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Fausts don't make you stay farther, really. Their range is quite limited until the 100s come out in 1945. Even those are much more likely to be fired inside 80m or so. Basically, the earlier 60s let German infantry "close assault" more readily out to 40-50m range.

But you are standing off farther than that by then. It is the schrecks that are the real threat. Those can fire 200m but don't hit at such ranges. At 150m they might occasionally, if a whole passel of rounds can be fired. But generally the replies silence the shooters after 1-2 shots, which makes feasible ranges more like 80m for first ambush, or 100-125m when they already know something is there.

So the tanks have to start standing off at more like 100-150m from cover, once schrecks become common. That is still close enough to see trenches and to ID firing machineguns, which is what you really need to do to fight the Mech way. When you can pull in to 50-75m instead, the drop off of SMGers is easier and the tank MGs more powerful, though. So schrecks being around to get the Germans something.

As for T-70s, they can be used for lots of minor utility roles. Scouting is one, distraction, flanking runs, cutting off one body of cover from another by putting an MG across open between them. You can also just treat them as "squads" and fight platoons of them against platoons of enemy infantry, hitting each with a pair of them.

But they are underpowered compared to T-34s, no question. 45mm HE for 2-3 minutes pins, whereas 76mm HE can break in 1 minute. Of course, that is why you can afford 5 for less than the price of 2 T-34s.

The reason the Russians made them was production side stuff - their lighter automotive factories could make small lights but not full mediums. They decided in 1943 that they were too undergunned, though, and switched the chassis production to SU-76s.

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Speaking of SU-76s, any pointers or sources on historically realistic tactics for the "Beotch" in an offensive infantry close support role? Clearly you can't use them like T-34s.

The scenario I'm thinking is a Fall '44 infantry battalion attack vs. German blocking positions in some godforsaken patch of marshy pines on the Polish-Baltic frontier (what a bloody awful place to die, eh?).

The otherwise highly amusing "Colombina" memoir doesn't shed much light -- the only offensive CS role described is shooting a German AC (and then getting brewed up in turn).

I notice most "in action" photos show SU-76s lined up in arty position, wheel to wheel, e.g. Russian Warrior - SU76, although this may be posed.

Full disclosure: I have a childhood score to settle with "Suka", having had to sift through mounds of hideous orange SU-76 counters in the SL Cross of Iron module to find AFVs I actually wanted to fight with tongue.gif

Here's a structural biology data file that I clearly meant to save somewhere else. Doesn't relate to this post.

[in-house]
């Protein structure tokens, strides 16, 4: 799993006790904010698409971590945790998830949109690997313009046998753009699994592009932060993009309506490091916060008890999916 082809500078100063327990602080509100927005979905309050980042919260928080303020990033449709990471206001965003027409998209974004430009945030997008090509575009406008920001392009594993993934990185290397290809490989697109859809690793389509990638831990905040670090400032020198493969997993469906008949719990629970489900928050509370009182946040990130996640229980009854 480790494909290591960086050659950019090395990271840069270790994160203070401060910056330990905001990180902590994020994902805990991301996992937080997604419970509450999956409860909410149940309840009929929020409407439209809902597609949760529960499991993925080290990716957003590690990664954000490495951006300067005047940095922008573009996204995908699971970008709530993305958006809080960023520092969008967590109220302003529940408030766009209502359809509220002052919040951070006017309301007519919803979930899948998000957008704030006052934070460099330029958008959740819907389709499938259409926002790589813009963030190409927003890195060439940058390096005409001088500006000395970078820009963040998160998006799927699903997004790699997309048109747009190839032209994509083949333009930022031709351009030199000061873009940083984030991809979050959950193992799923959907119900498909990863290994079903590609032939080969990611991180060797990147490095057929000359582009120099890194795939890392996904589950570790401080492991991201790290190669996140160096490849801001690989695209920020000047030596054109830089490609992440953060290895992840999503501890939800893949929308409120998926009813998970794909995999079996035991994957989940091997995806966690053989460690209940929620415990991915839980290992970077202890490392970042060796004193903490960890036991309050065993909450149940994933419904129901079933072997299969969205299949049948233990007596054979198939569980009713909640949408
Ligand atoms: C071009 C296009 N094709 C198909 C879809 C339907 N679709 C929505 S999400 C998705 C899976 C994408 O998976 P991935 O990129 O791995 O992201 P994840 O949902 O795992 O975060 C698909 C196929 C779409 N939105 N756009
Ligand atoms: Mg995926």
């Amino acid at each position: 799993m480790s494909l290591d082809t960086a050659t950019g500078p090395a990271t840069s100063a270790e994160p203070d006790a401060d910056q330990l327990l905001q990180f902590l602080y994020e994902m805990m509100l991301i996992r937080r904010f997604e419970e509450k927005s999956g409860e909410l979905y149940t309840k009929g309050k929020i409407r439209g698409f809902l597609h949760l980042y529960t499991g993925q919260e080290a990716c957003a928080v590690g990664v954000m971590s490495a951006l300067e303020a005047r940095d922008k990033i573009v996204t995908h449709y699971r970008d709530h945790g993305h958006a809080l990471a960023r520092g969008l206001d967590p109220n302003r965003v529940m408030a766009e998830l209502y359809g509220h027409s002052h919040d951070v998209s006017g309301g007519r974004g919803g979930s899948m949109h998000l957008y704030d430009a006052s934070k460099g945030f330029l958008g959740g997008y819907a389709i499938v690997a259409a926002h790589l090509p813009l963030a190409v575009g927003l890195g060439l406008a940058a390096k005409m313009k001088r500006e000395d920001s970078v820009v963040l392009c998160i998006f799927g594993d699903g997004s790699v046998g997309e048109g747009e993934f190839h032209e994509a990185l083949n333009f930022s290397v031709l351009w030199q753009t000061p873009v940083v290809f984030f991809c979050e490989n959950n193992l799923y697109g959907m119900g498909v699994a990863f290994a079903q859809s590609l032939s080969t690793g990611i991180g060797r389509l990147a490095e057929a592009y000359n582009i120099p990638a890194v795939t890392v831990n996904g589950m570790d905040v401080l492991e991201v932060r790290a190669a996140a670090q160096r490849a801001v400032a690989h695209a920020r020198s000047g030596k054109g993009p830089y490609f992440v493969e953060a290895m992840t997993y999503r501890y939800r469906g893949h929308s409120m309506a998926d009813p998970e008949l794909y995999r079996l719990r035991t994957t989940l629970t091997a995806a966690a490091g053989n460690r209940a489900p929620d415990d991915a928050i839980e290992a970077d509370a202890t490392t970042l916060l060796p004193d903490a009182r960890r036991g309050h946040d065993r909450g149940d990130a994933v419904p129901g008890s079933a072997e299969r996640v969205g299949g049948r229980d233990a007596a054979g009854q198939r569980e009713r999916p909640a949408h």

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Please see John Milsom, RUSSIAN TANKS 1900-1970, pp. 65-72 for the information you seek. For general purposes, though, the information there says that the scale of issue was an SAU battery per rifle battalion, frequently broken down to an SAU platoon (or whatever the term is) per rifle company (pp.69-70). On page 70, we learn that there were numerous operational instances in which tank shortages led to the use of SAUs in the spearhead role, frequently with severe losses in consequence. SAUs are deployed in two lines, with

100-200 meters between lines and lateral vehicle spacing within a line of at least 25-50 meters. The Milsom book has some photos of SU-76s deployed in this manner. The title pages of Zaloga and Grandsen's THE EASTERN FRONT: Armour Camouflage and Markings have a two page spread of SU-76s in the attack with infantry inside the AFV formation and on foot.

Also, I suggest you see what's in VIZh at www.redarmystudies.net Am sure there are several relevant articles in the online back issues.


John Kettler

[ March 31, 2006, 01:03 AM: Message edited by: John Kettler ]

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LLF - first learn to attack in the Russian infantry force type manner. Then the use of SU-76s is obvious.

A Russian infantry force type uses a few towed guns as part of its overwatching heavy weapons line. Those can be 45mm ATGs, 76mm ZIS-3s, 76mm infantry guns. In CM, the mountain gun is a particularly good buy for this, much cheaper than a ZIS-3 (also a lot more HE ammo depth) and better AT performance than a 45mm or infantry gun. Naturally they also have lots of 82mm mortars, Maxim MGs, and ATRs, and the occasional sniper and 76mm or 120mm FO.

When a position in heavy cover is encountered, the right HE delivery mechanism pins it with a minute or two of fire, then MGs try to keep it pinned. Infantry companies advance to discover such positions (by being shot at, mostly) and finish them off by closing to SMG then grenade range.

Enemy platoon positions in woods get FOs, bunkers and buildings get hit by the on map guns, mortars do trenches and lone MGs in woods, etc. The infantry advances to the edge of the stuff the overwatch weapons can see. Then those overwatch weapons displace slightly to lengthen their field of view (cross one field to see into the next e.g.), with the squad infantry holding the stuff taken. This combination acts as a ratchet to clear ground, and is repeated as often as necessary.